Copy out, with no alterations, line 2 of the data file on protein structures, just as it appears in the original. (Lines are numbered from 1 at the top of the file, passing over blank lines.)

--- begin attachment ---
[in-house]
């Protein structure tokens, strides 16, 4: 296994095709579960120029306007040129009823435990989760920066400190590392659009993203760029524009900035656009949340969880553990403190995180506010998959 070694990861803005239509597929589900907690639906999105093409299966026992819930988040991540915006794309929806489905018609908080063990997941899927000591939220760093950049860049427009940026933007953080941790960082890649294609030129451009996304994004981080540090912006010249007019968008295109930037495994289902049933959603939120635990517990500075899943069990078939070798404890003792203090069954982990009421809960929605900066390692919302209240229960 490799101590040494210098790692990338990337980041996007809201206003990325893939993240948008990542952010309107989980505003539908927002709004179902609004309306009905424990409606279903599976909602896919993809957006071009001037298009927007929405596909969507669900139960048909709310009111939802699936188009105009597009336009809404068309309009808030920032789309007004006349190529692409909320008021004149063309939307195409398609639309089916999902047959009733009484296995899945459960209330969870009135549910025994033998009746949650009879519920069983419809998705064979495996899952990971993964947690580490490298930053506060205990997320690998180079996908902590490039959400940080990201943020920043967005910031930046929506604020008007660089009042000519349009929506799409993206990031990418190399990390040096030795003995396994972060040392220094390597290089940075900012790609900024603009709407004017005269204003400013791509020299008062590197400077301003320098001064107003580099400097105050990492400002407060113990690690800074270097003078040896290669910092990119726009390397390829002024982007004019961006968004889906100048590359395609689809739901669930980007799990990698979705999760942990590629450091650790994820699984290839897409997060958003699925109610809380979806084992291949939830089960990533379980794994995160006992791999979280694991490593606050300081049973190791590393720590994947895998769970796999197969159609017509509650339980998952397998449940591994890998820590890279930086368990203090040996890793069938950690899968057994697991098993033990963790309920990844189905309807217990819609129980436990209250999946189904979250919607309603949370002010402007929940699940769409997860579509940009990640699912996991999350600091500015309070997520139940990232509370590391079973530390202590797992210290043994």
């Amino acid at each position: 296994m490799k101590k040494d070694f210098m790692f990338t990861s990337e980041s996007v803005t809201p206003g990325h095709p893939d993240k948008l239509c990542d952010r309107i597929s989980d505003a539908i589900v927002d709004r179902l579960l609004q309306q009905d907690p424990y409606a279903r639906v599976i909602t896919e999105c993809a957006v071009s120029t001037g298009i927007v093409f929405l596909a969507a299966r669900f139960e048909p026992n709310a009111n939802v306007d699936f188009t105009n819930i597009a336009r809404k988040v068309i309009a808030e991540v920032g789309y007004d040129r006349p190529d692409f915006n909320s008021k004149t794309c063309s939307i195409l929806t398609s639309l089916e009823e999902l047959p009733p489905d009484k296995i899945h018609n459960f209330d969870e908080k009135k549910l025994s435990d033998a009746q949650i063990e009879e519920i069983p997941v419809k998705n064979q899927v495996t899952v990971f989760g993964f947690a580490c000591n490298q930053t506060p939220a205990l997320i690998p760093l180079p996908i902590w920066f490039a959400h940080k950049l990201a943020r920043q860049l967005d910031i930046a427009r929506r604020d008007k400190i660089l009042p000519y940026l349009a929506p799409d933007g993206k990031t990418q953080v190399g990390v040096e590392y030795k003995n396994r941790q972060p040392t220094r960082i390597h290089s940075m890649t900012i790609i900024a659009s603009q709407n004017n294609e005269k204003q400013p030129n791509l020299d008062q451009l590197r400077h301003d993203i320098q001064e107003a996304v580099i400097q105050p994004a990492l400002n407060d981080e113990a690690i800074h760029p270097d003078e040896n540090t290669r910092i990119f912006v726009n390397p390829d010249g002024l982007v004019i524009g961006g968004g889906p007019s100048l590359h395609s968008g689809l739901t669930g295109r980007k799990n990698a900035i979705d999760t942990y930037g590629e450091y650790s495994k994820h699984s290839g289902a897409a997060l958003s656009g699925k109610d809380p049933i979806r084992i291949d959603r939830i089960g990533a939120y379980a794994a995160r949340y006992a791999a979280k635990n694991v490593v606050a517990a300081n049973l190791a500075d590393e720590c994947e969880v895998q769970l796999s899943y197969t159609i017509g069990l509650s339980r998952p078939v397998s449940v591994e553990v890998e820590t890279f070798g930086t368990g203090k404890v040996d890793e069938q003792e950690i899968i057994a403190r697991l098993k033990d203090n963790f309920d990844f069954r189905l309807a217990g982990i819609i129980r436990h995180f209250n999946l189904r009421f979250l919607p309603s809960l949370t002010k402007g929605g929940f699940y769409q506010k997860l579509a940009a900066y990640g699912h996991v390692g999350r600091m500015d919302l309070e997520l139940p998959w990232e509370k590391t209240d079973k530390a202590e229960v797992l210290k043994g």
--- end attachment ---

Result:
């Protein structure tokens, strides 16, 4: 296994095709579960120029306007040129009823435990989760920066400190590392659009993203760029524009900035656009949340969880553990403190995180506010998959 070694990861803005239509597929589900907690639906999105093409299966026992819930988040991540915006794309929806489905018609908080063990997941899927000591939220760093950049860049427009940026933007953080941790960082890649294609030129451009996304994004981080540090912006010249007019968008295109930037495994289902049933959603939120635990517990500075899943069990078939070798404890003792203090069954982990009421809960929605900066390692919302209240229960 490799101590040494210098790692990338990337980041996007809201206003990325893939993240948008990542952010309107989980505003539908927002709004179902609004309306009905424990409606279903599976909602896919993809957006071009001037298009927007929405596909969507669900139960048909709310009111939802699936188009105009597009336009809404068309309009808030920032789309007004006349190529692409909320008021004149063309939307195409398609639309089916999902047959009733009484296995899945459960209330969870009135549910025994033998009746949650009879519920069983419809998705064979495996899952990971993964947690580490490298930053506060205990997320690998180079996908902590490039959400940080990201943020920043967005910031930046929506604020008007660089009042000519349009929506799409993206990031990418190399990390040096030795003995396994972060040392220094390597290089940075900012790609900024603009709407004017005269204003400013791509020299008062590197400077301003320098001064107003580099400097105050990492400002407060113990690690800074270097003078040896290669910092990119726009390397390829002024982007004019961006968004889906100048590359395609689809739901669930980007799990990698979705999760942990590629450091650790994820699984290839897409997060958003699925109610809380979806084992291949939830089960990533379980794994995160006992791999979280694991490593606050300081049973190791590393720590994947895998769970796999197969159609017509509650339980998952397998449940591994890998820590890279930086368990203090040996890793069938950690899968057994697991098993033990963790309920990844189905309807217990819609129980436990209250999946189904979250919607309603949370002010402007929940699940769409997860579509940009990640699912996991999350600091500015309070997520139940990232509370590391079973530390202590797992210290043994």